SOUTH CHURCH is descended from the first Schraalenburgh congregation established in 1723. The first church building was constructed beginning in 1724, and fully completed by 1728. This was approximately 36 feet square with a Dutch hip roof ascending to a central belfry and steeple.
This church stood atop a small hill just west of Long Swamp Brook, facing south and fronting on the new county road laid down in 1717. Using today's landmarks, we can describe the site as the southeast corner of the present cemetery, directly across Church Street from the South Church House. For more than seventy years, this small church building served the farmers of Schraalenburgh.
The site of the new church was apparently chosen because of the presence of a large spring across the road near Long Swamp Brook.
The philosophy of the Dutch Reformed Church shaped the growth and development in the early years of the church's existence. In the more than two and a half centuries of its history, the members of the congregation had to choose many times between the strictly puritanical concepts and the more convenient religious beliefs, and invariably chose the puritanical. Some members were the patriots of the Revolution while others were Tories.
In 1799, the new South Schraalenburgh Church was built a short distance to the west of the original building.
Because of differences within the congregation in the late 1700s, two groups were formed and when a decision was made to build a new church, the opposing group withdrew, purchased land and built the North Schraalenburgh (now Dumont) Reformed Church in 1801.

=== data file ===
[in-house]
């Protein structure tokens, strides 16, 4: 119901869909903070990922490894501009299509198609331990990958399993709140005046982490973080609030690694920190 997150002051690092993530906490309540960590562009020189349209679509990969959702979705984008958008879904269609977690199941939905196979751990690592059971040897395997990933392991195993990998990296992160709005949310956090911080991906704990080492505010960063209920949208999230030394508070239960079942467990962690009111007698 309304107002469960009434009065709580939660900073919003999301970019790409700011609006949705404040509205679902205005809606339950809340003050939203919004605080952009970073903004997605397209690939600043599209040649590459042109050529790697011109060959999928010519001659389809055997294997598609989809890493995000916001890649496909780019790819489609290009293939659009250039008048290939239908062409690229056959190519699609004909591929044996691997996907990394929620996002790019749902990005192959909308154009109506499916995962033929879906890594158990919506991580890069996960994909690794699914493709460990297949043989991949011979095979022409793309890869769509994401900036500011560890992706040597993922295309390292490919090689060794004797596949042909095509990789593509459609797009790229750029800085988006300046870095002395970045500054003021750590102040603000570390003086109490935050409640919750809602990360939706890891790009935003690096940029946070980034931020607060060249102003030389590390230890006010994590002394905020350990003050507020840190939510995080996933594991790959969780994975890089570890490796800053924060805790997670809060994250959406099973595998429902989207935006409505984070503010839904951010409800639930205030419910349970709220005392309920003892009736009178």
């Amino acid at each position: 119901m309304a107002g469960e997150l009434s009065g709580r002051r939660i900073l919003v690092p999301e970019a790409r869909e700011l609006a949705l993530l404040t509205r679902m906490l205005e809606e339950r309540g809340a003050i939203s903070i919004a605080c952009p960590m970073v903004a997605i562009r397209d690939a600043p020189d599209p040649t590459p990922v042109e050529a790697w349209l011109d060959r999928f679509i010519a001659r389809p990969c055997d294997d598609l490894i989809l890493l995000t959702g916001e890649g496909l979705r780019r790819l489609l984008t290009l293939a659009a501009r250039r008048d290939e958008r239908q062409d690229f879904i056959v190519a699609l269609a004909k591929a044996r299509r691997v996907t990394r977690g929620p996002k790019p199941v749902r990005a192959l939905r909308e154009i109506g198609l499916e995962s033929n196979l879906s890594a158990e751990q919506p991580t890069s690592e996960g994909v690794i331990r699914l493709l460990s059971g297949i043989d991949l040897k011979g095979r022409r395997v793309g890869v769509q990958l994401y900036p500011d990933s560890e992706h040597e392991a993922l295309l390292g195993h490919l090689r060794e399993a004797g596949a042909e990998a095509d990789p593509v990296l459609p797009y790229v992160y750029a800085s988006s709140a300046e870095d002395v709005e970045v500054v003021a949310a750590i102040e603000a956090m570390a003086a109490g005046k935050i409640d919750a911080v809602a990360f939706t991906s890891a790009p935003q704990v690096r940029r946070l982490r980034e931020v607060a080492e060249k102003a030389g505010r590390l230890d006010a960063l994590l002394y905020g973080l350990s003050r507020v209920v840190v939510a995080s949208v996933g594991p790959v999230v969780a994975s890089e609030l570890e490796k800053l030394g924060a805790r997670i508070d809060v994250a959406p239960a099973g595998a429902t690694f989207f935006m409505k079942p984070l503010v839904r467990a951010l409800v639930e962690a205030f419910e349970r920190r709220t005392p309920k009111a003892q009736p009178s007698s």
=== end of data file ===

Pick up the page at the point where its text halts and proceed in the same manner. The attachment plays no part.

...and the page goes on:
In May 1866 the congregation voted to enlarge and remodel the building, adding 15 feet to the north end and replacing part of two windows in the front with doors on each side of the original single door, as you see it now. This was completed in 1867.
In the past century, the building has had its share of modernizations— candlelight gave way to oil lamps, and in turn to electrification. Heat was installed, first coal fired, then oil, now gas, although the old drafts persist to this day. However, the charm and grace of the old Dutch Church at Schraalenburgh have remained.
The South Church House completed and dedicated in September 1952, on the corner of West Church and Franklin Avenue, is used by the church for various classes and events and many community organizations meet there. In 2002 South Presbyterian Church celebrated the 50th Anniversary of the Church House.
The South Presbyterian Church was placed on the National Registry December 6, 1975 and the Manse on August 24, 1979, both through the efforts of Mrs. Adrian Leiby.
In 1913, after much discussion, the congregation chose to unite with the Presbyterian Church. Today, after more than 292 years of building, remodeling, parting and uniting, the South Presbyterian Church of Bergenfield remains true to the Dutch farmers who first came to this site to worship in 1723. . . steadfast in purpose and faith.